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Opened 3 years ago

Last modified 17 months ago

#15894 new Bug

SITE_CACHE does not invalidate in multiprocess environments

Reported by: Kronuz Owned by: nobody
Component: contrib.sites Version: 1.3
Severity: Normal Keywords: cache invalidation
Cc: fcurella, Kronuz, krzysiumed@…, niel Triage Stage: Accepted
Has patch: yes Needs documentation: yes
Needs tests: no Patch needs improvement: no
Easy pickings: no UI/UX: no

Description

In a configuration where multiple python processes are created to serve requests, a global variable contrib.sites.models.SITE_CACHE is created for each process. In the scenario where each and all processes have used (and cached) any given Site object; if a client requests the update of the object (either by saving or deleting the object), only the SITE_CACHE in the process which served the client request gets invalidated. All other processes maintain the cached version of the object in their own SITE_CACHE dictionaries and further calls to get_current() by client requests in any of those processes return outdated objects.

Instead of using a global dictionary, I suggest using the django caching system.

Attachments (3)

sites-cache.diff (3.5 KB) - added by fcurella 3 years ago.
better patch, with tests
sites.diff (4.0 KB) - added by fcurella 3 years ago.
15894_v2.diff (4.5 KB) - added by krzysiumed 2 years ago.

Download all attachments as: .zip

Change History (19)

comment:1 Changed 3 years ago by jacob

  • Needs documentation unset
  • Needs tests unset
  • Patch needs improvement unset
  • Triage Stage changed from Unreviewed to Accepted

comment:2 Changed 3 years ago by fcurella

  • Needs tests set
  • UI/UX unset

've added a patch, but I have no idea on how to write tests that could simulate two processes. Suggestions are welcome!

comment:3 Changed 3 years ago by fcurella

  • Cc fcurella added

Changed 3 years ago by fcurella

better patch, with tests

comment:4 Changed 3 years ago by fcurella

  • Has patch set
  • Needs tests unset

Changed 3 years ago by fcurella

comment:5 Changed 3 years ago by fcurella

Added some doc for the patch.

I still suck at reST, so it's probably broken, but at least it's a start.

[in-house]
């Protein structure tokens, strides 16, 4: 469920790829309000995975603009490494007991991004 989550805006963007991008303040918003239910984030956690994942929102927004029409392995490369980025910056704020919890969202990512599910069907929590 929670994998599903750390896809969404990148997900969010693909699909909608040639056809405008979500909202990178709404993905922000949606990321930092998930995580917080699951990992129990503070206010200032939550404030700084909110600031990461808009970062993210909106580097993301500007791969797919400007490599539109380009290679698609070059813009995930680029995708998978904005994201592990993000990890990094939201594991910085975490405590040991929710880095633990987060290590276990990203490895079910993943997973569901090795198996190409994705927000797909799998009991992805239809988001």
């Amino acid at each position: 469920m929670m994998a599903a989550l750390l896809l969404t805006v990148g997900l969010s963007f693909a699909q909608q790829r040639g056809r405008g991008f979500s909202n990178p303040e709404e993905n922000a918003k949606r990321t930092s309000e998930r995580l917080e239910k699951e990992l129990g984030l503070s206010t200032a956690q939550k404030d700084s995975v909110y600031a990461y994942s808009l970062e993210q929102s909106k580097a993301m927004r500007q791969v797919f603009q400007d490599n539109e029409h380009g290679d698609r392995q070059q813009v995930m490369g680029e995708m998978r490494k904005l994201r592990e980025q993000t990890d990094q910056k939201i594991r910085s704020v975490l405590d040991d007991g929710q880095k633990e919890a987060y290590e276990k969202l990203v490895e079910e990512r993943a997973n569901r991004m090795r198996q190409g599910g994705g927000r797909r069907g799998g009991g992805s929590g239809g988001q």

comment:6 Changed 3 years ago by fcurella

  • Owner changed from nobody to fcurella
  • Triage Stage changed from Accepted to Ready for checkin

comment:7 Changed 3 years ago by PaulM

  • Needs documentation set
  • Patch needs improvement set
  • Triage Stage changed from Ready for checkin to Accepted

The docs are a start, but I think we probably need a bit more than that, as well as an entry in the changelog. Using sleep() in the tests is probably not the best way to do it... no matter how fast everything else runs, that test will take at least as long as your sleep statement. Can you use a yield instead to get the same effect?

comment:8 Changed 2 years ago by Kronuz

  • Cc Kronuz added

comment:9 Changed 2 years ago by krzysiumed

  • Patch needs improvement unset

I'd tried to improve fcurella's patch.

Changes:

  • No synchronization made by time.sleep. Now it uses multiprocessing.Value instance called phase. It's ugly but it works.
  • The first process (now it's called check_if_domain_changed) send result of comparing domains. Test function test_multiprocess receive this value. fcurella used a queue for this, now it uses a multiprocessing.Value instance. It's simpler - we pass only one value so we don't need a queue. On the other hand, domain_changed argument passed to check_if_domain_changed function is an output argument and it's surprising.
  • I'd deleted except clause (see starting and joining processes - lines 81-84). I don't know why Process.start or Process.join may raise an exception but I think we shouldn't hide exceptions.
  • I'd changed some attributes' names.

I do not think my patch is better or I'm better coder than fcurella. I'm just trying to help.

@edit:
I'd forgotten to write that the test fails on my computer because the domain is not changed.

Last edited 2 years ago by krzysiumed (previous) (diff)